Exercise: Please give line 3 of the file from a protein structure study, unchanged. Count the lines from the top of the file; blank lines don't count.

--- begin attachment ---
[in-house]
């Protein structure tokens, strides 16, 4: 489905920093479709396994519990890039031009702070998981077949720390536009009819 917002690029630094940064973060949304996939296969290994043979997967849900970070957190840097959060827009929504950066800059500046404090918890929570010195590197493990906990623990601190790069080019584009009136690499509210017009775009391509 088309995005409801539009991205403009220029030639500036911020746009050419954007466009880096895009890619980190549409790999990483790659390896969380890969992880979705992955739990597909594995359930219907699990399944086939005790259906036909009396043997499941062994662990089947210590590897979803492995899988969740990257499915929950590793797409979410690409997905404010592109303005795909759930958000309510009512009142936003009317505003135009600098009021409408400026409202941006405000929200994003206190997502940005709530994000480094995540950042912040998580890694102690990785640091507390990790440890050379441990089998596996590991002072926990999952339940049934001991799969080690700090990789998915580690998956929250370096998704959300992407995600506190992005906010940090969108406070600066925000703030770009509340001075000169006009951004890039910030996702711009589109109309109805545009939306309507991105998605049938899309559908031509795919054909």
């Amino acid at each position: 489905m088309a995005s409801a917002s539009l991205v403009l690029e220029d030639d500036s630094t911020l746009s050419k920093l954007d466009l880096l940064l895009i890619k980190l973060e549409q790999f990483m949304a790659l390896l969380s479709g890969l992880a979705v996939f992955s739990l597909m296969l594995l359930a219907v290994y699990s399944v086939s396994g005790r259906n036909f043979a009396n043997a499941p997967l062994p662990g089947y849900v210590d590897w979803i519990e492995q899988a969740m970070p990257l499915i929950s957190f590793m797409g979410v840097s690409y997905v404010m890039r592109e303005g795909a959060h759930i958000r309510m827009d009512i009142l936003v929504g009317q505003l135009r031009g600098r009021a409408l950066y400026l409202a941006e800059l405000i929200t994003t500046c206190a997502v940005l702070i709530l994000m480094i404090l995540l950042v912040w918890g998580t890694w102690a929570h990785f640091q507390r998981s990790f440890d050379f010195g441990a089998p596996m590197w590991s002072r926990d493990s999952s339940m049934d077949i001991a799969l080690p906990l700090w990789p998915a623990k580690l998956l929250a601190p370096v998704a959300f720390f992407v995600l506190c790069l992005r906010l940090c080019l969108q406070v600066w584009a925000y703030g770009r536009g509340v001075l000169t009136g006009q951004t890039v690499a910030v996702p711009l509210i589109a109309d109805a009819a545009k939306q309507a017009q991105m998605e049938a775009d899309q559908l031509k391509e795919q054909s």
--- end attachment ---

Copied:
């Amino acid at each position: 489905m088309a995005s409801a917002s539009l991205v403009l690029e220029d030639d500036s630094t911020l746009s050419k920093l954007d466009l880096l940064l895009i890619k980190l973060e549409q790999f990483m949304a790659l390896l969380s479709g890969l992880a979705v996939f992955s739990l597909m296969l594995l359930a219907v290994y699990s399944v086939s396994g005790r259906n036909f043979a009396n043997a499941p997967l062994p662990g089947y849900v210590d590897w979803i519990e492995q899988a969740m970070p990257l499915i929950s957190f590793m797409g979410v840097s690409y997905v404010m890039r592109e303005g795909a959060h759930i958000r309510m827009d009512i009142l936003v929504g009317q505003l135009r031009g600098r009021a409408l950066y400026l409202a941006e800059l405000i929200t994003t500046c206190a997502v940005l702070i709530l994000m480094i404090l995540l950042v912040w918890g998580t890694w102690a929570h990785f640091q507390r998981s990790f440890d050379f010195g441990a089998p596996m590197w590991s002072r926990d493990s999952s339940m049934d077949i001991a799969l080690p906990l700090w990789p998915a623990k580690l998956l929250a601190p370096v998704a959300f720390f992407v995600l506190c790069l992005r906010l940090c080019l969108q406070v600066w584009a925000y703030g770009r536009g509340v001075l000169t009136g006009q951004t890039v690499a910030v996702p711009l509210i589109a109309d109805a009819a545009k939306q309507a017009q991105m998605e049938a775009d899309q559908l031509k391509e795919q054909s």